Post war, Hull became a city where people were provided for, and they haven’t wanted for much. It’s parochial. And my experience was that people largely accept their lot. So many seem to have no fight, or rebellion or fire. Little aspiration. Don’t know why. The ones that do find themselves alone and quickly burn-out. Maybe it’s the lack of diversity? Lack of mobility? However, it is changing. Hull has benefitted from its University. Some many initiatives that have benefitted the City and challenged the status quo have come out of Hull University, like Hull Truck Theatre. Many of the early voluntary sector organisations that formed in the 1980s were started by Hull University Graduates. Very few people who hold the top jobs are Hull born”.
“I work all over the UK now, and even people who don’t know much about Hull have heard about Goodwin. It’s a spectacularly successful Community led initiative that grew from nothing in the 1990s to one of the biggest community trusts in the UK. It came out of the failure of City Challenge and with it, their bid for community development resources. With the will and vision of a handful of residents and support from some local Councillors, amongst the gloom of thwarted aspirations they decided they’d do it anyway. In 1994, they took on a redundant shop on the Goodwin Parade to give advice to unemployed people. 23 years on and Goodwin seems to own the estate! They have a community centre, a community college, provide a range of services to people across the City, manage a successful conference centre opposite the shopping parade where it all started and are now building and managing social housing. They even run the local pub!“
The history of the first ten years of Goodwin is chronicled beautifully in the aptly titled “Ten Years of Being Awkward: Celebrating the Goodwin Centre, Hull” by Brian Lewis published by the Pontefract Press.
“For me, their success is down to its CEO Peter McGurn, though he denies it. Peter gives all the credit to the Resident Board and he is quick to point out that despite pressure from some funders, Goodwin has always resisted having non-residents on its Board. My understanding is that it’s cost it funding when funders have sought a co-option, but Peter considers the principle of being wholly resident led is more important."
The Octagon, Goodwin’s state of the art conference centre, opened in 2005 following a £5 million investment.
“Peter told me they wanted a state of the art conference centre. They could have built a centre for two thirds that budget, but Peter said that’s what people expected – second best. Goodwin wanted to show that the people deserved and should aspire to having the very best available. I can recall local people saying that the private sector would never use the centre because of where it was, due to fear of having their cars vandalised or worse. To be fair, historically this was not a place you’d want to be late at night. Yet I’m told that ever since the Octagon was built, there’s been no vandalism and the centre is thriving”.
How do you bottle that faith in what you are doing into belief in ourselves? How do you capture that incredible resilience, their faith in what they were/are doing? How can we capture that? Could we bottle it?!. Goodwin is a success story”.
Another great initiative set up by John Buttrick, an inspirational Head Teacher who’d successfully turned around a struggling Hull School. The story comes out of personal tragedy. John lost his son at a young age. An antidote to that (and out of faith?) was to be an inspirational leader with major job on to change attitudes in education etc. It is a good example of partnership working.”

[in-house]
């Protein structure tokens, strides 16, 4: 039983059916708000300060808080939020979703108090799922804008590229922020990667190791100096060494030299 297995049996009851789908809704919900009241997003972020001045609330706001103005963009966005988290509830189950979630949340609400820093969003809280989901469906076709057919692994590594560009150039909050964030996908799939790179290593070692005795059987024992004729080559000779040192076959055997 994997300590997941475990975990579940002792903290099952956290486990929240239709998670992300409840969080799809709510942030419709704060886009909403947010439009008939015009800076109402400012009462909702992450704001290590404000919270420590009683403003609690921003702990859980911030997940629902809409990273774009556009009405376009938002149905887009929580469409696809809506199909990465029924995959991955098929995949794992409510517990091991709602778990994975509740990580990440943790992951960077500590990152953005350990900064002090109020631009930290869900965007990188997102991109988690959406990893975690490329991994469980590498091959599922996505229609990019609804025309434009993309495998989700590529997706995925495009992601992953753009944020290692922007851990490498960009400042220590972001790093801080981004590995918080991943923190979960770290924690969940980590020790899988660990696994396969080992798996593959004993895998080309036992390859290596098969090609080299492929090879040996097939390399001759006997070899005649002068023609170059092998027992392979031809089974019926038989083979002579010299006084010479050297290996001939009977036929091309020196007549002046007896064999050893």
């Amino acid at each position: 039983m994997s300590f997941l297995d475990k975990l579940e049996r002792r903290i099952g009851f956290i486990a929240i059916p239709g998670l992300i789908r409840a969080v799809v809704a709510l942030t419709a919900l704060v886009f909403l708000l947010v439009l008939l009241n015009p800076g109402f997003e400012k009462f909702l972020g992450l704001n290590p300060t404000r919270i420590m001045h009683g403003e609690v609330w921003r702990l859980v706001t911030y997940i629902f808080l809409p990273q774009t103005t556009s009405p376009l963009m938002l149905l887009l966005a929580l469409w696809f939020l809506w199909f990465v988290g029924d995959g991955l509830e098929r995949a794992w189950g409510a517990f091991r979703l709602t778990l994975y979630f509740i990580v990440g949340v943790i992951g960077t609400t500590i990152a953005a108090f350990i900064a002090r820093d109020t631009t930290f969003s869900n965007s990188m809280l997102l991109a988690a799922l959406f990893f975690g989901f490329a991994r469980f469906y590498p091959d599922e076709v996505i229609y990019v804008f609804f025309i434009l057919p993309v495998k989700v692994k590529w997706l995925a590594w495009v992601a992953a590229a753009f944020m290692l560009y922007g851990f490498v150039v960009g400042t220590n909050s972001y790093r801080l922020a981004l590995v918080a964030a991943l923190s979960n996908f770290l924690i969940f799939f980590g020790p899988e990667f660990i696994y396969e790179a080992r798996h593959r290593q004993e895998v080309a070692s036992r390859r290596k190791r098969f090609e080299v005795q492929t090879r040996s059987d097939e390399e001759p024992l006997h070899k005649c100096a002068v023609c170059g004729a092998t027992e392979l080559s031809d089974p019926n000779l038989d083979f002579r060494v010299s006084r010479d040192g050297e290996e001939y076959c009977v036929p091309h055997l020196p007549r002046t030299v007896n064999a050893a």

When she first came to Hull, the local authority was painting all their homes near to her and all residents had the choice of two colours for their front doors. Gina asked ‘Where is the colour in this community? She brought out a colour card and threw it on the floor saying ’this is community development’. There are different ways of doing things and we all have potential’. Now all the doors have different colours. Community development. Diversity and collective action shows change.
It is important for Dave- to see the lights go on in people and seeing them realise what they are capable of.
Margaret Mead said, ‘Never underestimate the ability of a small group of individuals to change the world (in fact, it’s the only thing that ever does)’
How has change happened? At grass roots? This is the vehicle for change.
“Colin Brown and Councillor David Gemmell were ridiculed by their colleagues at Hull City Council for coming up with the idea of The Deep. Councillors dubbed it “Dave’s Fish Tank”. But they stuck with the idea, secured Millennium Funding and it’s now self-sufficient and a world renown aquarium and research facility, the most financially successful millennium scheme in the country. That’s about leadership, passion and vision and not giving up when everyone tells you it’ll never happen (or as Goodwin called it “Being Awkward”). Greenpeace use a slogan I really like “The optimism of the action is better than the pessimism of the thought”
“I think the City of Culture bid was the culmination of years of experience in working together in partnership coupled with a clear vision and good leadership. Hull re-defined culture. Instead of pretending to be something we’re not, the tag line was “We are Hull”. I’m told it was the honesty of the bid and the extent to which it demonstrated community and partner buy-in that beat the competition from places that in theory you’d feel were far better placed to win the honour. The City Council didn’t lead on the bid, but they were a major partner. That wouldn’t have happened forty years ago”